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Forums > Social Discussion > Marketing fastfood to kids

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ickleMatt
ickleMatt

enthusiast
Location: L.O.N.D.O.N.
Member Since: 4th Apr 2006
Total posts: 242
Posted:McDonalds is the largest toy company in the world, selling or giving away more than 1.5 billion toys.

McDonalds is now the biggest purchaser of satellite photography; to hunt down schools and busy road junctions to spew their products.

McDonalds holds focus groups for toddlers.

Is there any surprise that some kids can recognise the goldern arches before their own name?

Guardian - Comment is free

I remember as a young kid bullying my parents into taking me to McDonalds. This insidious propaganda needs to be exposed to give parents the strength to resist their moaning kid's demands.


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jo_rhymes
jo_rhymes

Momma Bear
Location: Telford, Shrops
Member Since: 10th Apr 2005
Total posts: 4525
Posted:I agree with what Birgit said about our own responsibility. We all have minds and I know that when I have kids they're not going to eat at McPropaganda or Murder King. I'm a responsible person and I know what's what.
I don't need to wear mascara because someone's telling me "I'm worth it". I'd rather have my 5 thanks.
The other day Sym ate a bowl of Shreddies to keep "hunger locked up til lunch" only to discover he was starving again by 11am! He said "I cant believe i was brainwashed by that advert". It's weird because Sym hardly ever watches TV.
I think being aware of whats going on around us, questioning what we're being told, and what we're seeing, and using discernment, I think we'll be ok smile


Hoppers are angels who lift us to our feet when our wings have trouble remembering how to fly.

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Birgit
Birgit

had her carpal tunnel surgery already thanks v much
Location: Edinburgh
Member Since: 27th Jan 2005
Total posts: 4145
Posted:Neon, I'm a diabetic and my parents had to say no to me all the time, not just about McDonalds. I was denied McDonald's even the few time that my sister got it.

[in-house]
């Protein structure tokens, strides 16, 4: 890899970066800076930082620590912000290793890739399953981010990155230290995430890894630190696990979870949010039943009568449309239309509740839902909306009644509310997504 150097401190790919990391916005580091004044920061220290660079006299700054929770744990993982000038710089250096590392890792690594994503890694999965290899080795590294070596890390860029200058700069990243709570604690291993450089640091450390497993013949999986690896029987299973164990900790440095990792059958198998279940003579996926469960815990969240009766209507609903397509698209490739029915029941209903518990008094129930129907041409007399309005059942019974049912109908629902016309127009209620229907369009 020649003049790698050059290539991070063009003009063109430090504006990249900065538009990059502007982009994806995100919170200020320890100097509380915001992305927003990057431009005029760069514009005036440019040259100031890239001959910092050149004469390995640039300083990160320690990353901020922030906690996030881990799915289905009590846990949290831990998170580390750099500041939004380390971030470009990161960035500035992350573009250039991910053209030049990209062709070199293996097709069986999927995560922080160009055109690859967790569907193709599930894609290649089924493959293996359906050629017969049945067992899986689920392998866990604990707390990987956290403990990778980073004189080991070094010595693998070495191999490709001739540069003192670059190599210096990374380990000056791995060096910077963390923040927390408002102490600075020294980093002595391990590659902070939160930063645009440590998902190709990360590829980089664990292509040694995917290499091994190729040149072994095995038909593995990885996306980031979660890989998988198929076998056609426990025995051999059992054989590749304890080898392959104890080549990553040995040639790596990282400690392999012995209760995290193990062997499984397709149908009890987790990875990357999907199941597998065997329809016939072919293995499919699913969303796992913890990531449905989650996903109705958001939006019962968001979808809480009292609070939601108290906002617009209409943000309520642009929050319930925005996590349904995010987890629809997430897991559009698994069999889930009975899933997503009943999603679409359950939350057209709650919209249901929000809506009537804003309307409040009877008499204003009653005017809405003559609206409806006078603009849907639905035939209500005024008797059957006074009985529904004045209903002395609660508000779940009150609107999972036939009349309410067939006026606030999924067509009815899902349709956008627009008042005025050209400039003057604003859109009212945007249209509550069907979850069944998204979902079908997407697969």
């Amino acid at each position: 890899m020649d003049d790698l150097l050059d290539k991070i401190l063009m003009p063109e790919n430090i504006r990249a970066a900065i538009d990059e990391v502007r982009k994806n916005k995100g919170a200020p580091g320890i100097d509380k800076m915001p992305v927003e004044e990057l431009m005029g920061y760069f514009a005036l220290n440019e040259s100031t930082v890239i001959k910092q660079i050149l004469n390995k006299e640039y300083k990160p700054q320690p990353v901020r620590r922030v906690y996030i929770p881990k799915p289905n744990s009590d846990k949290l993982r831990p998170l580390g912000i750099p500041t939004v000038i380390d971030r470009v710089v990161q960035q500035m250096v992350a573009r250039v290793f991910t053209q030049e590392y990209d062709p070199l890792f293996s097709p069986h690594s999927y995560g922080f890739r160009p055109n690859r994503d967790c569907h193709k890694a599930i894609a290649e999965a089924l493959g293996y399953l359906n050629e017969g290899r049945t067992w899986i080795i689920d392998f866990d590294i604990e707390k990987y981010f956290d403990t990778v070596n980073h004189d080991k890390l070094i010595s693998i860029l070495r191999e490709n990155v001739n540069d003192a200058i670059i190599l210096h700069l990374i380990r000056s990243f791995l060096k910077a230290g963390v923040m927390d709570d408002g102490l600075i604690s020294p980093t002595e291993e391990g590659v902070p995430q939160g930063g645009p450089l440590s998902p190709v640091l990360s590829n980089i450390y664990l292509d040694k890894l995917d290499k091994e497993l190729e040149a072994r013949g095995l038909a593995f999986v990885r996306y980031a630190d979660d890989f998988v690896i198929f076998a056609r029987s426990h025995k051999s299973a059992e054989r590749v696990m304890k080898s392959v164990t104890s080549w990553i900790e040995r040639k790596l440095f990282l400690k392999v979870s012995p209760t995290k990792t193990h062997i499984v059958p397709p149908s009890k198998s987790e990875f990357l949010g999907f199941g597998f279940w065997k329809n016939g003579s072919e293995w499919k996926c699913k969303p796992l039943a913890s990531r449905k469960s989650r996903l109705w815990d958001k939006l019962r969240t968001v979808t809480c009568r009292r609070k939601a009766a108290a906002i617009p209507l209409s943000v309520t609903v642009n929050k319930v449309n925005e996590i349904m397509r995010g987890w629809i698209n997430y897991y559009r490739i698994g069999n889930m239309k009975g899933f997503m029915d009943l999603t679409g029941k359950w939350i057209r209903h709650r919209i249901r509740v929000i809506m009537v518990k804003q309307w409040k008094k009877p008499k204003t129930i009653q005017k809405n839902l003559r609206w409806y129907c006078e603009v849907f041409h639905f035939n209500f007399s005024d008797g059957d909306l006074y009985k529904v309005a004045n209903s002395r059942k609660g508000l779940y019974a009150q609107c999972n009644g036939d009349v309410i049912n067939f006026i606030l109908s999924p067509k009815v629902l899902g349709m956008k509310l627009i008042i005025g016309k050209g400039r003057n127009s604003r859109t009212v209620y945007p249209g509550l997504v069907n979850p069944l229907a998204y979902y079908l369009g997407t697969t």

They also had to trust me from a very young age to not eat things other than what I was allowed at other kids' birthday parties, or at school where I could buy things with my pocket money. And guess what, they didn't run away from the responsibility. I'm not a parent, but just saying "but my child nags" is NOT an excuse. Hell, I nagged them day and night at times!



It's not like brand clothes, it's about your child's health!! Nagging is no excuse, really. How about, if it gets too bad, bribe them with something nice for eating healthy food? Kids usually want more than one thing they don't need. I got a little present every time I had to go to have my blood taken because my mum knew I was terrified of the evil head nurse.



I don't know how to enforce my ideas on a big scale, Matt, but on a small scale I do. Look around you and your family and friends and help when it's needed.



Other than that there is my usual idea of taken children as young as 5 or 6 to hospital to people who have agreed, and show them what they'll look like once they have heart disease, diabetic feet, liver cirrhosis, HIV or lung cancer. Repeat it at an age where they are better able to comprehend the connections to nutrition, safe sex, smoking, drinking etc.

EDITED_BY: Birgit (1149248255)


"vices are like genitals - most are ugly to behold, and yet we find that our own are dear to us."
(G.W. Dahlquist)

Owner of Dragosani's left half

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Birgit
Birgit

had her carpal tunnel surgery already thanks v much
Location: Edinburgh
Member Since: 27th Jan 2005
Total posts: 4145